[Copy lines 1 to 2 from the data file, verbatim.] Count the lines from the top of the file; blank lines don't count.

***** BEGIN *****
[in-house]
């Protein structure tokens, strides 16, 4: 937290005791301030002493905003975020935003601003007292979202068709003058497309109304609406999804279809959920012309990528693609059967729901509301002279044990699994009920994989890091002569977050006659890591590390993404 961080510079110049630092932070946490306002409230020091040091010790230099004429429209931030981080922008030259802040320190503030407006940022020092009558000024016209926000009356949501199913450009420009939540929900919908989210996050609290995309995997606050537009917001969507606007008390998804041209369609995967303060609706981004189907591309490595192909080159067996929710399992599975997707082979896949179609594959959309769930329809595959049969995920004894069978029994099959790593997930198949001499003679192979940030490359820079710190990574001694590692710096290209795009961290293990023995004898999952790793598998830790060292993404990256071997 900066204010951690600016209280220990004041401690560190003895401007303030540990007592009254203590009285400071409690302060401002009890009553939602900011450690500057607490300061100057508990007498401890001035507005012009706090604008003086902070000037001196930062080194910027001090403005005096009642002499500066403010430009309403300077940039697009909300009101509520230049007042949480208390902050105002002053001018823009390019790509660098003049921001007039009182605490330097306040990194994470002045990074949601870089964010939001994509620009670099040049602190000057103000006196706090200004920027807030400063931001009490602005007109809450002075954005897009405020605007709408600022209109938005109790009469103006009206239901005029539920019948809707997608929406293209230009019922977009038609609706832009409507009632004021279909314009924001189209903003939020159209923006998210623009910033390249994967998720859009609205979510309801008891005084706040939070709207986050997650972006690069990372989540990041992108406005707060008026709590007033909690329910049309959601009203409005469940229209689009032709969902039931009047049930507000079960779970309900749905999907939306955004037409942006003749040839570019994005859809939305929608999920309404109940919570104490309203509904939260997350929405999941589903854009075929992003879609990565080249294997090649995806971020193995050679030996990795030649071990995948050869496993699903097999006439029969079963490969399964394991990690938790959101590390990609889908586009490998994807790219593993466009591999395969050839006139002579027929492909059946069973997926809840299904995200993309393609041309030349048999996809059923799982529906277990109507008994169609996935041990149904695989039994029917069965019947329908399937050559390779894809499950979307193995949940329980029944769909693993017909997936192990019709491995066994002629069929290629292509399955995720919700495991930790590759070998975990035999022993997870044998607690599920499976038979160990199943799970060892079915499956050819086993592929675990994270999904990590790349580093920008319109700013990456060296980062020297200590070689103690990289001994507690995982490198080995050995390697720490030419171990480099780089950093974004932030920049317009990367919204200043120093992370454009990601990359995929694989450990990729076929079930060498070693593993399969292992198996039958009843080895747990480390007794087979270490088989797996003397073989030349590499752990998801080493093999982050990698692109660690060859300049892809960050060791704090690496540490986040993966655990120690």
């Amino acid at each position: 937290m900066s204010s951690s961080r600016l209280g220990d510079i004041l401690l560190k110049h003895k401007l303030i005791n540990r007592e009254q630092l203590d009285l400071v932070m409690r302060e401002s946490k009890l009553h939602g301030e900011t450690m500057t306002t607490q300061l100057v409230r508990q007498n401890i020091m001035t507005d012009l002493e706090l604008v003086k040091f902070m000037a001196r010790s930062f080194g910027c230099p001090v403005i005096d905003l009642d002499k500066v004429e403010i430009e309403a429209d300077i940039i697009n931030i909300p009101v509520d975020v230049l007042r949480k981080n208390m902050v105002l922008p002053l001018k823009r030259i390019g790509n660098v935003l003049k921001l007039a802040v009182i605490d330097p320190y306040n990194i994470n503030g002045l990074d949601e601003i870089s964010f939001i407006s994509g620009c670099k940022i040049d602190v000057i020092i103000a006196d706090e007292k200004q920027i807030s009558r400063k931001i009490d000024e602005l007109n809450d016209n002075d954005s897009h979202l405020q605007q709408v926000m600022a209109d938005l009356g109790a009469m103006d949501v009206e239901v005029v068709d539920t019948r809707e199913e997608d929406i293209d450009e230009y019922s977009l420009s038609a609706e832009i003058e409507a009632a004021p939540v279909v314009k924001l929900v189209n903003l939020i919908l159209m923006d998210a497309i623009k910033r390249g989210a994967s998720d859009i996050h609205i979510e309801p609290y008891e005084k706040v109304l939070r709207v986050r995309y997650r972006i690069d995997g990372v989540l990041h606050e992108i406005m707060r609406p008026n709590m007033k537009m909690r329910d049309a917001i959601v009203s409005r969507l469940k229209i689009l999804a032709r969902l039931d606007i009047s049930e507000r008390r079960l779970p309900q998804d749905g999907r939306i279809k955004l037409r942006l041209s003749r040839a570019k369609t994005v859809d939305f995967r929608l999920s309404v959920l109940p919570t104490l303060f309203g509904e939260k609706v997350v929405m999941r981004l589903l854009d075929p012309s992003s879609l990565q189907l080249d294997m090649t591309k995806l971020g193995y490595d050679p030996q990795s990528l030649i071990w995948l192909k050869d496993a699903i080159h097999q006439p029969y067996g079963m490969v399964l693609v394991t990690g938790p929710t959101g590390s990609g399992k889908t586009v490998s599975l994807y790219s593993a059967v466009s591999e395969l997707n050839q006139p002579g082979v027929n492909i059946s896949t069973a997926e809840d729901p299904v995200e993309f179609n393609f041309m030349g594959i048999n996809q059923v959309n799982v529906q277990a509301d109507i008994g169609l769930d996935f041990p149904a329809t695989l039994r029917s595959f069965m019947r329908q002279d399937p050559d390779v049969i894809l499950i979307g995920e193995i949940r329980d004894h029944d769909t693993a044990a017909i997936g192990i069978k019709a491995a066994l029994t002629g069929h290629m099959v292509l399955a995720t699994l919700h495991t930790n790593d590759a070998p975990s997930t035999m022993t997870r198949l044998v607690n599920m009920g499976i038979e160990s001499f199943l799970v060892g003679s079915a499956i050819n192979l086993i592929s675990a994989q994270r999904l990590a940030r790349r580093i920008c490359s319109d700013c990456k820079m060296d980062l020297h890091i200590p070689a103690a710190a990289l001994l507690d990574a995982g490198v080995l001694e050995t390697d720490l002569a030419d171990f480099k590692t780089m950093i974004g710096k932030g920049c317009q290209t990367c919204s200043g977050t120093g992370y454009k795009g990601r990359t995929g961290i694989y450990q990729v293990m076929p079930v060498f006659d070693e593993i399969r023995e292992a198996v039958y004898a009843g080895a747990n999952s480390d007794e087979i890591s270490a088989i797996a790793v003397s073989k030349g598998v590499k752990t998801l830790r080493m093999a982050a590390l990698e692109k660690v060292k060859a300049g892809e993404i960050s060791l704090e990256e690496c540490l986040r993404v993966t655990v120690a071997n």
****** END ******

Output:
[in-house]
């Protein structure tokens, strides 16, 4: 937290005791301030002493905003975020935003601003007292979202068709003058497309109304609406999804279809959920012309990528693609059967729901509301002279044990699994009920994989890091002569977050006659890591590390993404 961080510079110049630092932070946490306002409230020091040091010790230099004429429209931030981080922008030259802040320190503030407006940022020092009558000024016209926000009356949501199913450009420009939540929900919908989210996050609290995309995997606050537009917001969507606007008390998804041209369609995967303060609706981004189907591309490595192909080159067996929710399992599975997707082979896949179609594959959309769930329809595959049969995920004894069978029994099959790593997930198949001499003679192979940030490359820079710190990574001694590692710096290209795009961290293990023995004898999952790793598998830790060292993404990256071997 900066204010951690600016209280220990004041401690560190003895401007303030540990007592009254203590009285400071409690302060401002009890009553939602900011450690500057607490300061100057508990007498401890001035507005012009706090604008003086902070000037001196930062080194910027001090403005005096009642002499500066403010430009309403300077940039697009909300009101509520230049007042949480208390902050105002002053001018823009390019790509660098003049921001007039009182605490330097306040990194994470002045990074949601870089964010939001994509620009670099040049602190000057103000006196706090200004920027807030400063931001009490602005007109809450002075954005897009405020605007709408600022209109938005109790009469103006009206239901005029539920019948809707997608929406293209230009019922977009038609609706832009409507009632004021279909314009924001189209903003939020159209923006998210623009910033390249994967998720859009609205979510309801008891005084706040939070709207986050997650972006690069990372989540990041992108406005707060008026709590007033909690329910049309959601009203409005469940229209689009032709969902039931009047049930507000079960779970309900749905999907939306955004037409942006003749040839570019994005859809939305929608999920309404109940919570104490309203509904939260997350929405999941589903854009075929992003879609990565080249294997090649995806971020193995050679030996990795030649071990995948050869496993699903097999006439029969079963490969399964394991990690938790959101590390990609889908586009490998994807790219593993466009591999395969050839006139002579027929492909059946069973997926809840299904995200993309393609041309030349048999996809059923799982529906277990109507008994169609996935041990149904695989039994029917069965019947329908399937050559390779894809499950979307193995949940329980029944769909693993017909997936192990019709491995066994002629069929290629292509399955995720919700495991930790590759070998975990035999022993997870044998607690599920499976038979160990199943799970060892079915499956050819086993592929675990994270999904990590790349580093920008319109700013990456060296980062020297200590070689103690990289001994507690995982490198080995050995390697720490030419171990480099780089950093974004932030920049317009990367919204200043120093992370454009990601990359995929694989450990990729076929079930060498070693593993399969292992198996039958009843080895747990480390007794087979270490088989797996003397073989030349590499752990998801080493093999982050990698692109660690060859300049892809960050060791704090690496540490986040993966655990120690």